From a Thursday press release:



Cleanup, Mitigation Operations Continue in Ventura



Response to Questions about Company History



Long Beach, CA – The unified response team, consisting of Crimson Pipeline along with federal, state and local regulatory agencies, continues to oversee and diligently execute clean-up operations and air monitoring following a June 23 release of crude oil.



While the crew works to clean up the impacted area and restore the surrounding environment, the unified response team’s first priority is the health and safety of the residents, as well as the nearly 100 responders in the field. Crimson, along with our partner agencies will continue to work until all cleanup operations are complete and the area is returned to its natural condition while working to minimize traffic impacts and noise in the community.



Since this incident occurred, media outlets and environmental activists have reported and commented on the company’s historic records. To date, data has been misinterpreted and taken out of context. A brief look at Crimson’s history demonstrates the company’s long history of reliable operations and commitment to the communities where Crimson operates.



When it comes to cleanup, mitigation and recovery efforts, Crimson spares no expense. The $5.8 million in “property damage” reported by the Pipeline and Hazardous Materials Safety Administration (PHMSA) is an estimate of “the sum of all public and private costs reported in the 30-day incident report.” The reported $5.8 million figure includes all investments related to cleanup, mitigation and recovery efforts, including personnel, equipment, food and lodging for the response team, and more. Crimson is willing to invest every dollar necessary to restore an impacted area to its natural condition.



It is also important to set the record straight regarding the volumes of oil reported to have been released by Crimson and put the numbers into meaningful context.  Of the total reported 7,453 barrels released in the last ten years the numbers are skewed by a 2008 incident when 6,679 barrels were released from a storage tank on an industrial property that Crimson had newly acquired. Every last ounce of oil that was released, however, was contained within the secondary containment built around the storage tank. Although no crude oil left the property, this incident was publicly reported as required by state and federal regulations, and it accounts for 90 percent of the barrels released in the company’s history.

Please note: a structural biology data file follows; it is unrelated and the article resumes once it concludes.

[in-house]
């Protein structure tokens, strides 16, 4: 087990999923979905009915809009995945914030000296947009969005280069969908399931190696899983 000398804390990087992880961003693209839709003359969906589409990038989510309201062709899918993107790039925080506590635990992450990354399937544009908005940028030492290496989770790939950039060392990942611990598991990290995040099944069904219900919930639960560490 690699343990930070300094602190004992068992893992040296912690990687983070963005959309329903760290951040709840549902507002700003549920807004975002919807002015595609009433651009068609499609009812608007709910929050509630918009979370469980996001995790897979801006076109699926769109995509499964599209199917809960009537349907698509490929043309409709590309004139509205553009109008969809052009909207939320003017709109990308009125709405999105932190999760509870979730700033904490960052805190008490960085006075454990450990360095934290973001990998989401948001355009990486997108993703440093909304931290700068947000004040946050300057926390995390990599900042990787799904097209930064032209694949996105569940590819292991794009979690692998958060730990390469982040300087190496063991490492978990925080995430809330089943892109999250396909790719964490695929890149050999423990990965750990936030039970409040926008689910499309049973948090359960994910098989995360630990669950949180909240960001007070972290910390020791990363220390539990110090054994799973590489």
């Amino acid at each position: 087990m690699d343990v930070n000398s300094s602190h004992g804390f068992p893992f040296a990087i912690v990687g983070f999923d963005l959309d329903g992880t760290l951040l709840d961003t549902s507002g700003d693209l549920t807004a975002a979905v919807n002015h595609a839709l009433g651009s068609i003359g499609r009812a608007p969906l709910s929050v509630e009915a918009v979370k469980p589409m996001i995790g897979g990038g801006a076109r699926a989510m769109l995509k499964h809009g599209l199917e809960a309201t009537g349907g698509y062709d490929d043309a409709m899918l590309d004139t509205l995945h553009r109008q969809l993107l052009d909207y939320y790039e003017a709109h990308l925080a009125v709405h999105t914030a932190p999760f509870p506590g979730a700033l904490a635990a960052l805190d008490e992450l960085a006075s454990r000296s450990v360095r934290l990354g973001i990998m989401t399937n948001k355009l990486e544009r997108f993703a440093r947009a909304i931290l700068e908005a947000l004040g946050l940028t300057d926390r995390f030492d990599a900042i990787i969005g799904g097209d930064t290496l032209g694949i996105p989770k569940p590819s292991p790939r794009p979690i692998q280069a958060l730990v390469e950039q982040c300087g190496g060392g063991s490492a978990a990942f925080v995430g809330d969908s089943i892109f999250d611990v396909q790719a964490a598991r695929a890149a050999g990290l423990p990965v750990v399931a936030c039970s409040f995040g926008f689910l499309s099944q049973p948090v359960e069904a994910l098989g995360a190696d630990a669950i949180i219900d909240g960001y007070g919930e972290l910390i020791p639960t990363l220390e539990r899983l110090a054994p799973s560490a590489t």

An additional 735 barrels accounting for an additional 9% of all reported releases resulted from damage to Crimson pipelines caused by third parties.  In September 2013, electrical arching from a third-party’s misplaced grounding rod caused a release of crude oil from one of Crimson’s pipelines. In December 2015, a third-party conducting a digging project struck a line operated by Crimson. Although the damages were caused by outside sources beyond the company’s control, Crimson took responsibility, and quickly implemented the appropriate emergency response, cleanup, recovery and mitigation efforts in each instance. To help minimize third-party damage to pipelines around the country, Crimson works year-round to foster awareness of the 811 Dig Alert service and pipeline safety through both funding and education.



The remaining incidents that have occurred in the company’s history collectively amount to a total 39 barrels released.  The total volume of oil transported by Crimson during that same time is nearly 442 million barrels. 



Crimson has a long history of reliable operations. Crimson’s impeccable safety record is something to be praised – any other characterization of Crimson’s successful history is simply fiction. Crimson remains committed to supporting the communities where the company operates and providing safe, reliable transportation solutions for customers throughout California. 



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